Caulford sits in a conference room at a large wooden table, donated by one of the clinic’s many supporters, with a pile of patient files in front of him. He’s volunteering here tonight and loves talking about the clinic that comes to life Tuesday and Thursday evenings, welcoming people living in Scarborough without health-care cards. The clinic opened in 2000, inspired by stories like Patricia’s. Patients arrive and sign in at the reception with Debby James, a social worker whose dark, rounded face beams with energy. When it’s their turn, the patients make their way down a narrow corridor, passing a small lounge, a washroom, three examining rooms, and a nurse’s room before arriving at the conference room, everything coated in pale-blue paint. They spend some time in the conference room speaking with D’Andrade before being guided into one of the examining rooms to wait for a doctor. A group of about 12 volunteer doctors rotate shifts to treat patients and train medical residents and foreign-trained doctors who are working to re-certify in Canada. But the clinic wasn’t always like it is today. It started with Caulford looking for doctors and Tersigni and D’Andrade for space. They recruited doctors willing to volunteer their time and found free space in a community centre and in a church basement, next to clothing boxes and decorations for the Christmas pageant. They brought medications, needles, and syringes to the sites in tackle boxes that Caulford bought at Canadian Tire. (He impressed a cashier who said, “Wow, you really like fishing! How much tackle do you have?”) At night, after seeing each patient and keeping the file for follow-up, they were often left with throat swabs, urine, and sometimes feces samples that had to be brought to the lab the next day. They would bring them home and keep them in their fridge overnight — much to the disgust of their families. Tersigni took to hiding the samples from her husband in a paper bag.
It would take Tersigni and D’Andrade about seven trips to transport all of the supplies from their cars to the MASH-type units. And because the two nurses alternated nights, they would meet sometime between Tuesday and Thursday evening to make “the switch”: they would park their cars at the side of the road and haul all of the tackle boxes and equipment from one car to the other.
They helped a lot of patients and put in long hours, but it still felt like second-rate care. “You don’t do pap smears very well in a church basement,” says Caulford. He has a friendly demeanour, and it’s easy to see how he could put even a nervous non-status immigrant at ease. He feels strongly that uninsured people should get the same level of care as everyone else, so although he was optimistic about the clinic they had put together, he worried that it wasn’t enough. “Why would it be second-rate or third-rate?”
Although the Scarborough clinic is the only clinic in Canada set up exclusively for the uninsured, there are other clinics that accept patients without coverage — but they try to keep that fact under wraps. Dr. Cécile Rousseau, a research and clinical psychiatrist at McGill University, collaborated with a team who surveyed healthcare professionals and community workers in Montreal, asking how they deal with uninsured patients. She says some clinics keep tightlipped about treating these patients because doing so is outside their mandates and they don’t want to be inundated with visits. Other clinics don’t want to draw attention for fear of their patients being targeted by immigration authorities.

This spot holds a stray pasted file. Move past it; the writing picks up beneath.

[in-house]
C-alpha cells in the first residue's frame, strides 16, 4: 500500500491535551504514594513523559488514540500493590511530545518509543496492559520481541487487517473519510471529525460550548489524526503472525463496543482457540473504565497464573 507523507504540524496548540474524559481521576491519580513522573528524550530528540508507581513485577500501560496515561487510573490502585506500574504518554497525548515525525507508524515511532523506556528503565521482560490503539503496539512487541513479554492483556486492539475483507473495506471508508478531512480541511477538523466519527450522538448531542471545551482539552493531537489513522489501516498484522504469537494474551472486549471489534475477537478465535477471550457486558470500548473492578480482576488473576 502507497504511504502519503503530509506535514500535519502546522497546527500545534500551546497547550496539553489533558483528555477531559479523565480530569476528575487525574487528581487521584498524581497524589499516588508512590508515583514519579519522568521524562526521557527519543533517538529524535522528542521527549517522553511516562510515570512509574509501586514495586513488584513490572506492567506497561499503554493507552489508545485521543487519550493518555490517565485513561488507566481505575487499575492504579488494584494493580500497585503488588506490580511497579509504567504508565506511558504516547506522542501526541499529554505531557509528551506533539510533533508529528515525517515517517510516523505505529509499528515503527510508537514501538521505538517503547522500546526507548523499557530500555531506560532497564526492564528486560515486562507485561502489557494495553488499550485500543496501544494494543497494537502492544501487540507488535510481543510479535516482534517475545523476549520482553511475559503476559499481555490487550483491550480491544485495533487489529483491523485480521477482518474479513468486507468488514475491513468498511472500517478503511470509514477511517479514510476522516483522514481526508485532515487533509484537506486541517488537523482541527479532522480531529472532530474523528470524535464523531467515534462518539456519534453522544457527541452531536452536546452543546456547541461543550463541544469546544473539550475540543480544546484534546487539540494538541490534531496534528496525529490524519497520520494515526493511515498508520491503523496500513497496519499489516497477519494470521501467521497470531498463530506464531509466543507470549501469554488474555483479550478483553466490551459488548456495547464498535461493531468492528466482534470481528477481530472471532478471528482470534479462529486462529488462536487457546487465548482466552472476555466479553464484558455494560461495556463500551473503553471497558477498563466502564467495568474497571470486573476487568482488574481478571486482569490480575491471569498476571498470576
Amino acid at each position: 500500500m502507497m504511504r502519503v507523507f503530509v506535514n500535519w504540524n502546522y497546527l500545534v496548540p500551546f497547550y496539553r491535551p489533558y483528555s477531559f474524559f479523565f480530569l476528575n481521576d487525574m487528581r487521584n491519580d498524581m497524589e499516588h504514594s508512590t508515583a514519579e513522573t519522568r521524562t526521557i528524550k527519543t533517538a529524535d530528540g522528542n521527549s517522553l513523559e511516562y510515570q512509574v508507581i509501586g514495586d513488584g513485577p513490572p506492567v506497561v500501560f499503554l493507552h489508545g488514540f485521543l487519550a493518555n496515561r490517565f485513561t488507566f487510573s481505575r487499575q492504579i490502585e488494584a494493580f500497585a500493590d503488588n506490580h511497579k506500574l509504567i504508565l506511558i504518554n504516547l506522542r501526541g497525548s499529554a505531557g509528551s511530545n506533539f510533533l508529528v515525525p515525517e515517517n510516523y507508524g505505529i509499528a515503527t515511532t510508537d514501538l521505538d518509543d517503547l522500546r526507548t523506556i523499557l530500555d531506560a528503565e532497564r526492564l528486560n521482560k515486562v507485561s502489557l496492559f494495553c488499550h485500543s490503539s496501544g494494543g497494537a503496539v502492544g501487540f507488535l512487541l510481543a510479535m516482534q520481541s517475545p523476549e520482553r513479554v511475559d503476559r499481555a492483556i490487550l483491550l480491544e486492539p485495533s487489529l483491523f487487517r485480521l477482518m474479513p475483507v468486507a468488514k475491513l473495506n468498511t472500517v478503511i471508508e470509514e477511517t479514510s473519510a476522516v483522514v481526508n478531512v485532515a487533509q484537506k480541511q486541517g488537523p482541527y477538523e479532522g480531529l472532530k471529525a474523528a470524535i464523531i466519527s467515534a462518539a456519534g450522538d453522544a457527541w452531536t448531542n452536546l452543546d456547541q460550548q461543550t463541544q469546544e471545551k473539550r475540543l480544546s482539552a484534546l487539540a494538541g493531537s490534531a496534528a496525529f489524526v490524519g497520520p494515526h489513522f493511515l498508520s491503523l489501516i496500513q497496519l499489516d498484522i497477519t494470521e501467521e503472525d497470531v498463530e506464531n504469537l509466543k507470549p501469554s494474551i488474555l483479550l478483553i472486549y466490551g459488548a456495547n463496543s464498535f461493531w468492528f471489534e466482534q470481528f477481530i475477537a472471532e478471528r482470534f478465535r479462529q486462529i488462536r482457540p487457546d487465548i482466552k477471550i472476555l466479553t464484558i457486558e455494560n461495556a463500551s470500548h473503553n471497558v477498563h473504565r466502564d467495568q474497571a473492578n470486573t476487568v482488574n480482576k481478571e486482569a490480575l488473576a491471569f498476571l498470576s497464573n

Vancouver’s Bridge Clinic serves refugees and refugee claimants who get basic coverage under the Interim Federal Health Program and also has some prenatal programs for uninsured women. But it’s not enough to cover the large and growing needs of the uninsured population.
“We can’t. It’s not our mandate,” says Shirley Alvarez, the clinic’s social worker, “The clinic would be closed if we don’t follow our mandate.” Although they make some exceptions, Alvarez admits that it just scratches the surface.
“There is a need, but right now we don’t have anything to support this need,” she says.
There’s no data available in Canada that exposes the health effects of living without insurance, but research from the United States shows that a lack of insurance leads to lower-quality medical care and a higher incidence of disease. As the number of uninsured people in Canada increases, it’s getting even harder for them to access care. “There has been some tightening of the rules,” says Rousseau. “When it’s just a few people, it’s very easy to take a social and human rights approach and say, ÔOh, we’ll do it anyway.’ But when it becomes a big load on the finances of the hospital, it becomes more difficult.” She says that the first reaction has been for hospitals and clinics to close their doors to the uninsured: there are posters up in some Montreal hospitals warning people who don’t have coverage that they will have to pay. But she thinks more and more people within the health-care community are trying to work together to find solutions and to give care to everyone who needs it.